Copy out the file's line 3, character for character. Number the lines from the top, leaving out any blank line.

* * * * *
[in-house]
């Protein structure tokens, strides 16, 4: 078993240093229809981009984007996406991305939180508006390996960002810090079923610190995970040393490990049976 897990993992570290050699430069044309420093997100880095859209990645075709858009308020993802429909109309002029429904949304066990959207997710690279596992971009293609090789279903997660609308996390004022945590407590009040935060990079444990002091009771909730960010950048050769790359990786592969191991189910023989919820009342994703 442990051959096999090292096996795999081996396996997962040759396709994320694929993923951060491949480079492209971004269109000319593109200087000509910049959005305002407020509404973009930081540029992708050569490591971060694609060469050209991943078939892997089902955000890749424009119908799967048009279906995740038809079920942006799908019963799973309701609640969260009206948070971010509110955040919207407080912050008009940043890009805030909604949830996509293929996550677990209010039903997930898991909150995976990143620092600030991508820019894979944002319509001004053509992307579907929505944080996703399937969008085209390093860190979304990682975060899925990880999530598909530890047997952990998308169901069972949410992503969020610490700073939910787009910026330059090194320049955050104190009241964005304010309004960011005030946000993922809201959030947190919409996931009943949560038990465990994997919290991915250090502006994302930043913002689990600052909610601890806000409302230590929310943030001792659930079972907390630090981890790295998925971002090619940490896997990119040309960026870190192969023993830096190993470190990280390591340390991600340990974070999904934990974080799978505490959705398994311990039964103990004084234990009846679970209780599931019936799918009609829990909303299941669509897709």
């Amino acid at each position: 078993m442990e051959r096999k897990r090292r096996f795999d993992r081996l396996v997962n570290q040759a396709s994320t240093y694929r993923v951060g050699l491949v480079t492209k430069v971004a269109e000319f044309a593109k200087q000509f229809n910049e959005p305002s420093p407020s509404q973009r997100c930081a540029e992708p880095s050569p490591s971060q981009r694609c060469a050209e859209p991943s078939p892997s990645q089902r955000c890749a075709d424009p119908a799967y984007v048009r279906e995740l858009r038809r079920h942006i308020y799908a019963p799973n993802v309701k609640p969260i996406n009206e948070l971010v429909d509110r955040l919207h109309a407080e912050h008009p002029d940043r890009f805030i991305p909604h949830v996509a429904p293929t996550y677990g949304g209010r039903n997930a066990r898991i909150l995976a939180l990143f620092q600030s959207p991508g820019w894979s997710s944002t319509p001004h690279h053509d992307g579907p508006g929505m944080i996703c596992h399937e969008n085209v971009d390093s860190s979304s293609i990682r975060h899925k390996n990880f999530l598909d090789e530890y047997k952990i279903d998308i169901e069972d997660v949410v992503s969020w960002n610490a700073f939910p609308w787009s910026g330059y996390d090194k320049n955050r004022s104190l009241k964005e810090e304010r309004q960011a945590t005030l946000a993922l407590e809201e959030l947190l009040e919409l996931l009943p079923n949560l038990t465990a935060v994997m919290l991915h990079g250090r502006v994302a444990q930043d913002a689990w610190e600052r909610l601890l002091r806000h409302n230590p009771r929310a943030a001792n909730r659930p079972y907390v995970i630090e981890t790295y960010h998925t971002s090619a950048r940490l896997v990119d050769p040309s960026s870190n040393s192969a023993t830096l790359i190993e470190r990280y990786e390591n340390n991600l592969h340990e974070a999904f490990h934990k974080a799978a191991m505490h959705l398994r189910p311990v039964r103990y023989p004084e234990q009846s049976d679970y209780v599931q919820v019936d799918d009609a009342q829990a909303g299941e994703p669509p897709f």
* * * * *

């Amino acid at each position: 078993m442990e051959r096999k897990r090292r096996f795999d993992r081996l396996v997962n570290q040759a396709s994320t240093y694929r993923v951060g050699l491949v480079t492209k430069v971004a269109e000319f044309a593109k200087q000509f229809n910049e959005p305002s420093p407020s509404q973009r997100c930081a540029e992708p880095s050569p490591s971060q981009r694609c060469a050209e859209p991943s078939p892997s990645q089902r955000c890749a075709d424009p119908a799967y984007v048009r279906e995740l858009r038809r079920h942006i308020y799908a019963p799973n993802v309701k609640p969260i996406n009206e948070l971010v429909d509110r955040l919207h109309a407080e912050h008009p002029d940043r890009f805030i991305p909604h949830v996509a429904p293929t996550y677990g949304g209010r039903n997930a066990r898991i909150l995976a939180l990143f620092q600030s959207p991508g820019w894979s997710s944002t319509p001004h690279h053509d992307g579907p508006g929505m944080i996703c596992h399937e969008n085209v971009d390093s860190s979304s293609i990682r975060h899925k390996n990880f999530l598909d090789e530890y047997k952990i279903d998308i169901e069972d997660v949410v992503s969020w960002n610490a700073f939910p609308w787009s910026g330059y996390d090194k320049n955050r004022s104190l009241k964005e810090e304010r309004q960011a945590t005030l946000a993922l407590e809201e959030l947190l009040e919409l996931l009943p079923n949560l038990t465990a935060v994997m919290l991915h990079g250090r502006v994302a444990q930043d913002a689990w610190e600052r909610l601890l002091r806000h409302n230590p009771r929310a943030a001792n909730r659930p079972y907390v995970i630090e981890t790295y960010h998925t971002s090619a950048r940490l896997v990119d050769p040309s960026s870190n040393s192969a023993t830096l790359i190993e470190r990280y990786e390591n340390n991600l592969h340990e974070a999904f490990h934990k974080a799978a191991m505490h959705l398994r189910p311990v039964r103990y023989p004084e234990q009846s049976d679970y209780v599931q919820v019936d799918d009609a009342q829990a909303g299941e994703p669509p897709f």